Programs offer farmers help in environmental conservation

Published 7:50 pm Friday, August 5, 2016

Two state programs offered annually to bridge the gap between agriculture and its effect on the environment are now open for application.

The Beaufort County Soil and Water Conservation District has received stated funding available for two programs: the N.C. Ag Cost Share Program (NCCSP), which assists landowners and operators establish methods to decrease runoff entering local waterways; and the Agricultural Water Resources Assistance Program (AgWRAP) helps farmers and landowners increase water use efficiency, availability and storage, as well as conserving and protecting water resources, according to Anthony Hester, Natural Resources Conservation Service soil conservation technician.

Hester said both are voluntary programs and are not required, but the programs do help farmers do their jobs more effectively and in an environmentally friendly way.

Hester said landowners and farmers may apply for assistance with conservation tillage, precision nutrient management, cover crops, water control structures, lagoon closures, agricultural pond restoration/repair/sediment removal, precision agrichemical application, land smoothing, conservation irrigation conversion and irrigation wells.

“(NCACSP) helps improve water quality, and provides financial and technical assistance to help farmers install these practices on their farms. The practices help save money and help improve water quality,” Hester said.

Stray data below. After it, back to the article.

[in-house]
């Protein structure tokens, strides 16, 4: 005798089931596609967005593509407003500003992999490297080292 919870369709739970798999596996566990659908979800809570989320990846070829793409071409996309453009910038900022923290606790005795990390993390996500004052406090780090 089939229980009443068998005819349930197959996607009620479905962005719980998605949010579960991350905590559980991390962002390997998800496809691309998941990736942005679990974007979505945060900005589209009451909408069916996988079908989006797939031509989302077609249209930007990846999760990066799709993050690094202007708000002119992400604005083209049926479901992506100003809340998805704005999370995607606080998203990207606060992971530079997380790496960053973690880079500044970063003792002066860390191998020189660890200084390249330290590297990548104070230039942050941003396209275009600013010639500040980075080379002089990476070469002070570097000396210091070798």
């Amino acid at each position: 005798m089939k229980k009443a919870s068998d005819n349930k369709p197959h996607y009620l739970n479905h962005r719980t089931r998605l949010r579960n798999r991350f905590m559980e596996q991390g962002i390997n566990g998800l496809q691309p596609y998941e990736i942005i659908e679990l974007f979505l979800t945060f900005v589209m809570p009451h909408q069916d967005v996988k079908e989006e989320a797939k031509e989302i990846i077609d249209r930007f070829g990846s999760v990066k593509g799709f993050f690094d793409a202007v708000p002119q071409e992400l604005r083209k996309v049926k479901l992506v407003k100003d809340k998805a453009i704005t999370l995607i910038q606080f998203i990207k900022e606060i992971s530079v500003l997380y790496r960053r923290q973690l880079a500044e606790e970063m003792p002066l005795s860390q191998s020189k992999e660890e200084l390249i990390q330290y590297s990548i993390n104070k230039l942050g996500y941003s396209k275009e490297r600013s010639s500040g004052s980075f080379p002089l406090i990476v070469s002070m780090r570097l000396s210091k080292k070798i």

For example, a farmer may want assistance through the NCACSP in blocking field ditches from running off, which allows sediments to settle, rather than flowing into a major body of water, according to Hester. Another commonly used technique is a no-till practice, which means the farmer would not disc his fields, reducing the amount of sediment that runs off into field ditches.

The AgWRAP could assist farmers with building an irrigation pond to water crops, rather than doing so through another water supply, helping the farmer conserve the use of water, according to Hester.

Hester said anyone interested can reach out to the organization for help in navigating some of the practices and how to address concerns on their farms. The organization also helps farmers with surveying and giving input on ways to improve farming operations, even if it doesn’t pertain to the two programs.

Hester said any practices put in place, however, have to improve water quality or conserve water to be eligible to receive money through each program.

“A lot of our farmers are more environmentally friendly than people think,” Hester said. “If farmers ask us to do a field visit on their farm, we determine what type of resource concerns they have on their farm and help them choose which practices would work better if they have a resources concern on their farm.”

For more information or to apply for funds, call the District’s office at 252-946-4989 or visit the office at 155 Airport Road in Washington. A conservation specialist is available to assist with questions, site visits and solutions for conserving and protecting creeks and streams that flow into the Tar-Pamlico and Neuse river basins.